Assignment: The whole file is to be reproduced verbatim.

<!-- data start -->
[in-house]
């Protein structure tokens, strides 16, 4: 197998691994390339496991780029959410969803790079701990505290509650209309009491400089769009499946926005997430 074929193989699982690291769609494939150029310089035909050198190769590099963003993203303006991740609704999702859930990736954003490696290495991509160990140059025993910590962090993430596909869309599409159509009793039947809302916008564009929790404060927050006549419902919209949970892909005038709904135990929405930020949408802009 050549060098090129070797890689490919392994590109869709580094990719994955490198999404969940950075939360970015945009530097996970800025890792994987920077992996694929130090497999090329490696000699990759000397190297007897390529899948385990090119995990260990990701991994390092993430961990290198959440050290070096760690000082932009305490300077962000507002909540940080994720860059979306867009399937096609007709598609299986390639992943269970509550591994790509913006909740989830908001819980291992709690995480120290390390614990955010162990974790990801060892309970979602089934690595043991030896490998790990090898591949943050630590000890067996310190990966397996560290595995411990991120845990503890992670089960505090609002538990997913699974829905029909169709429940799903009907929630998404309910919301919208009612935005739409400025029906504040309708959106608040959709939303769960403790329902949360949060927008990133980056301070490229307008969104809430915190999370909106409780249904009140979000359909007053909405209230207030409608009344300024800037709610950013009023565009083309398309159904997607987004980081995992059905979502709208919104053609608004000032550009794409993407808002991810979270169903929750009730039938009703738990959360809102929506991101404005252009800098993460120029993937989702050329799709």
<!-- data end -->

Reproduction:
[in-house]
């Protein structure tokens, strides 16, 4: 197998691994390339496991780029959410969803790079701990505290509650209309009491400089769009499946926005997430 074929193989699982690291769609494939150029310089035909050198190769590099963003993203303006991740609704999702859930990736954003490696290495991509160990140059025993910590962090993430596909869309599409159509009793039947809302916008564009929790404060927050006549419902919209949970892909005038709904135990929405930020949408802009 050549060098090129070797890689490919392994590109869709580094990719994955490198999404969940950075939360970015945009530097996970800025890792994987920077992996694929130090497999090329490696000699990759000397190297007897390529899948385990090119995990260990990701991994390092993430961990290198959440050290070096760690000082932009305490300077962000507002909540940080994720860059979306867009399937096609007709598609299986390639992943269970509550591994790509913006909740989830908001819980291992709690995480120290390390614990955010162990974790990801060892309970979602089934690595043991030896490998790990090898591949943050630590000890067996310190990966397996560290595995411990991120845990503890992670089960505090609002538990997913699974829905029909169709429940799903009907929630998404309910919301919208009612935005739409400025029906504040309708959106608040959709939303769960403790329902949360949060927008990133980056301070490229307008969104809430915190999370909106409780249904009140979000359909007053909405209230207030409608009344300024800037709610950013009023565009083309398309159904997607987004980081995992059905979502709208919104053609608004000032550009794409993407808002991810979270169903929750009730039938009703738990959360809102929506991101404005252009800098993460120029993937989702050329799709």